The basic statement
It is often difficult to tell if the functional claims of a new product or practice are solid and honest, or if they are just the result of wishful thinking, perhaps even with a touch of fraudulent behavior.
I’m unfolding the consumer’s and the scientist’s views, both of interest in relation to the basic statement above.
The consumer’s way
Ever since the dawn of enlightenment, the consumer’s appreciation of logical reasoning and trust in the scientific method has been following a positive trend (more or less). Hence, today’s consumers are not prone to use snake-oil as the first line of remedy when there are alternative medicines out there, with proven effect and acceptable safety. The optimistic and humble consumer is, however, biased with human traits such as trust in the unobvious self-made expert and by the general opinion. Such consumers often bring promising novel gadgets and ways of doing things into general use, before it is realized that their utility doesn’t match the original claims. The waste of money, time and potential secondary harm this behavior results in can hardly be overstated.
The scientist’s way
The way a scientist approaches progress towards new knowledge is by adhering to the scientific method. The basic idea behind this method, to keep in mind for practical purposes, may be summarized in a very condensed form as:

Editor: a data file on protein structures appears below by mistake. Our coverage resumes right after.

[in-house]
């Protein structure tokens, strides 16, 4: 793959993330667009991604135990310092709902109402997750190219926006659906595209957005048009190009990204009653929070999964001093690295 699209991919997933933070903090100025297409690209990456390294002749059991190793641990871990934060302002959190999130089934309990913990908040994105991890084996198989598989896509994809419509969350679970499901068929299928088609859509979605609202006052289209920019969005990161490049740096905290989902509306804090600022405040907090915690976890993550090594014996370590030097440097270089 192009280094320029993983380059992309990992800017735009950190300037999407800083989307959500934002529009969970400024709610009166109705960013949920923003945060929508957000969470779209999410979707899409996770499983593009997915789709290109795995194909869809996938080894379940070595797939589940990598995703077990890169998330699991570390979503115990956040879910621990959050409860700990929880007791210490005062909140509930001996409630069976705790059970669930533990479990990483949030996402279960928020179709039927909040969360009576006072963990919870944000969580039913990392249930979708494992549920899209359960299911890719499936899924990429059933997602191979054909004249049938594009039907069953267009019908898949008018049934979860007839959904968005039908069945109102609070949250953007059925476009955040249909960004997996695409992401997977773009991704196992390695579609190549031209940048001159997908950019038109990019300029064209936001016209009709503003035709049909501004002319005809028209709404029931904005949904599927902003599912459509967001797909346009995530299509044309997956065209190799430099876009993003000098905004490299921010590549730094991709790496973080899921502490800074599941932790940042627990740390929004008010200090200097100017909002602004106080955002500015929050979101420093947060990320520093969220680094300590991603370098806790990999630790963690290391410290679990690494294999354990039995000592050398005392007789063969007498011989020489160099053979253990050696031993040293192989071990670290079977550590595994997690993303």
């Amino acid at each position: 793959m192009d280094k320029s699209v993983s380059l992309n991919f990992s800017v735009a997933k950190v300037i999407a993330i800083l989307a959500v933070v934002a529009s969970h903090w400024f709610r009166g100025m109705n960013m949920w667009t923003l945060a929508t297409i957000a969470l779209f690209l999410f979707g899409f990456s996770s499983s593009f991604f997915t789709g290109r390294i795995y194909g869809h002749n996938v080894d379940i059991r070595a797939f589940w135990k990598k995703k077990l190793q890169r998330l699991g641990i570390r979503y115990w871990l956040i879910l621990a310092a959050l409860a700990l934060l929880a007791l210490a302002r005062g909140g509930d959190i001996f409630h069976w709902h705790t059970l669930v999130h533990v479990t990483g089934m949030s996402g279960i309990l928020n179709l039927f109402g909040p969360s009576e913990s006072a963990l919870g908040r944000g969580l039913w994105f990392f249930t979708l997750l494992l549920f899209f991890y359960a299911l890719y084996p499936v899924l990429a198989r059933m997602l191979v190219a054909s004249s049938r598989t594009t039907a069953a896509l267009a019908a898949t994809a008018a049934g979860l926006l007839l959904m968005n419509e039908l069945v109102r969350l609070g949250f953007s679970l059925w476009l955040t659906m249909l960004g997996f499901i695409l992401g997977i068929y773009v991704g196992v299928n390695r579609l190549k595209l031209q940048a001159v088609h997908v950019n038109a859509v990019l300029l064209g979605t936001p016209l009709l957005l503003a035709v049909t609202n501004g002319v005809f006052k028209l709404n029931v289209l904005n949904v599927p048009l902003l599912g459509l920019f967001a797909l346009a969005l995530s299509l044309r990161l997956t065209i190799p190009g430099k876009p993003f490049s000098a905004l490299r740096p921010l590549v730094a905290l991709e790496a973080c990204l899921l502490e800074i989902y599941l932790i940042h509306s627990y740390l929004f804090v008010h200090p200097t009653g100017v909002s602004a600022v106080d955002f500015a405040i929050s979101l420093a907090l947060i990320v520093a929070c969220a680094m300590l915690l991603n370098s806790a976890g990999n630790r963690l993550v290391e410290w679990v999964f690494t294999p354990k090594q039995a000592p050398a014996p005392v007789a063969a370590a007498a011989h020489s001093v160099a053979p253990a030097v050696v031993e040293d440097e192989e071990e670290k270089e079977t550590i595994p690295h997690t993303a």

“use lots of your time and resources to constantly try to trash (by smart experiments with a clear read-out) what you hope to be true (the hypothesis)”
At first, this may seem a little counterproductive, but one will soon realize that this principle helps you avoid dead-ends or will, at least, give you an early hint to back out from the entrance of the same. I’ve chosen to derive this simple principle from the scientific method to call it “the scientist’s way”, but it could equally well have been called “the smart project leader’s way” (compare “kill your darlings”), “the responsible politician’s way” or “the life appreciating climber’s way”, by incorporating at the end “the possibility of reaching the project goal”, “the assumed effect in society” and “a positive hand hold after a dynamic move”, respectively. First after having put appropriate effort in trying to trash the possibility of a positive outcome, you may dare to make radical and sometimes irreversible changes of a position that may be far from perfect, but perhaps just good enough.
“One of the biggest problems with the world today is that we have large groups of people who will accept whatever they hear on the grapevine, just because it suits their worldview—not because it is actually true or because they have evidence to support it. The really striking thing is that it would not take much effort to establish validity in most of these cases… but people prefer reassurance to research.”
― Neil deGrasse Tyson